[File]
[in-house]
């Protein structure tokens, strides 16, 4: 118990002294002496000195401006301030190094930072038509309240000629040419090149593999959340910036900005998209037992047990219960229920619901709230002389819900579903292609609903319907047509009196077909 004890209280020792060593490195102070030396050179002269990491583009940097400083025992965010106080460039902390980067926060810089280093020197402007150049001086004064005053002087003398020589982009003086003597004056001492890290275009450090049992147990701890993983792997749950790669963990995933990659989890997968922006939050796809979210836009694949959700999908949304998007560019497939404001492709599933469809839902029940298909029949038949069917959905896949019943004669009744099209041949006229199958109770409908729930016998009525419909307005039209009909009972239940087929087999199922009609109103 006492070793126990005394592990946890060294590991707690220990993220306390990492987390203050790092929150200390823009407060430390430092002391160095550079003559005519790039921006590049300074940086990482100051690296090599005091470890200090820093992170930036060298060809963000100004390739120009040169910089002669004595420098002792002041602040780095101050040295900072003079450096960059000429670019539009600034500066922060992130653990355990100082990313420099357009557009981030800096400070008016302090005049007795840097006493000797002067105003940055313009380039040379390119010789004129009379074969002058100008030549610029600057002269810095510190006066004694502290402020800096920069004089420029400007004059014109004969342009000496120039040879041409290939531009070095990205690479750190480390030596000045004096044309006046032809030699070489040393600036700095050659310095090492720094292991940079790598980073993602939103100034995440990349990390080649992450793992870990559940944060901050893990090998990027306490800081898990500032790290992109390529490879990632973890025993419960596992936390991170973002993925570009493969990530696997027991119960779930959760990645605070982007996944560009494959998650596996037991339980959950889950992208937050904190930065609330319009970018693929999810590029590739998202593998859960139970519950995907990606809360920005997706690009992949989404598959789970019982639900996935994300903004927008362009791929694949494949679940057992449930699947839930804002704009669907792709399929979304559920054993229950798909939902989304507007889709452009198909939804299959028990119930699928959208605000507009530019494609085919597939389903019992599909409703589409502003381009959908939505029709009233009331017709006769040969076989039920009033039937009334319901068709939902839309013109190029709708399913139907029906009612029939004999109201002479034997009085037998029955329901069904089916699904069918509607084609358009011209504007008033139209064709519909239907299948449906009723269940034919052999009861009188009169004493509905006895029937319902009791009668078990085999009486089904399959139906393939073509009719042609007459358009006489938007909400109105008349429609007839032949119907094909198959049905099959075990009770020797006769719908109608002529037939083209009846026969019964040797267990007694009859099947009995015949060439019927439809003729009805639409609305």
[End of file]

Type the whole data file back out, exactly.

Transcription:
[in-house]
């Protein structure tokens, strides 16, 4: 118990002294002496000195401006301030190094930072038509309240000629040419090149593999959340910036900005998209037992047990219960229920619901709230002389819900579903292609609903319907047509009196077909 004890209280020792060593490195102070030396050179002269990491583009940097400083025992965010106080460039902390980067926060810089280093020197402007150049001086004064005053002087003398020589982009003086003597004056001492890290275009450090049992147990701890993983792997749950790669963990995933990659989890997968922006939050796809979210836009694949959700999908949304998007560019497939404001492709599933469809839902029940298909029949038949069917959905896949019943004669009744099209041949006229199958109770409908729930016998009525419909307005039209009909009972239940087929087999199922009609109103 006492070793126990005394592990946890060294590991707690220990993220306390990492987390203050790092929150200390823009407060430390430092002391160095550079003559005519790039921006590049300074940086990482100051690296090599005091470890200090820093992170930036060298060809963000100004390739120009040169910089002669004595420098002792002041602040780095101050040295900072003079450096960059000429670019539009600034500066922060992130653990355990100082990313420099357009557009981030800096400070008016302090005049007795840097006493000797002067105003940055313009380039040379390119010789004129009379074969002058100008030549610029600057002269810095510190006066004694502290402020800096920069004089420029400007004059014109004969342009000496120039040879041409290939531009070095990205690479750190480390030596000045004096044309006046032809030699070489040393600036700095050659310095090492720094292991940079790598980073993602939103100034995440990349990390080649992450793992870990559940944060901050893990090998990027306490800081898990500032790290992109390529490879990632973890025993419960596992936390991170973002993925570009493969990530696997027991119960779930959760990645605070982007996944560009494959998650596996037991339980959950889950992208937050904190930065609330319009970018693929999810590029590739998202593998859960139970519950995907990606809360920005997706690009992949989404598959789970019982639900996935994300903004927008362009791929694949494949679940057992449930699947839930804002704009669907792709399929979304559920054993229950798909939902989304507007889709452009198909939804299959028990119930699928959208605000507009530019494609085919597939389903019992599909409703589409502003381009959908939505029709009233009331017709006769040969076989039920009033039937009334319901068709939902839309013109190029709708399913139907029906009612029939004999109201002479034997009085037998029955329901069904089916699904069918509607084609358009011209504007008033139209064709519909239907299948449906009723269940034919052999009861009188009169004493509905006895029937319902009791009668078990085999009486089904399959139906393939073509009719042609007459358009006489938007909400109105008349429609007839032949119907094909198959049905099959075990009770020797006769719908109608002529037939083209009846026969019964040797267990007694009859099947009995015949060439019927439809003729009805639409609305």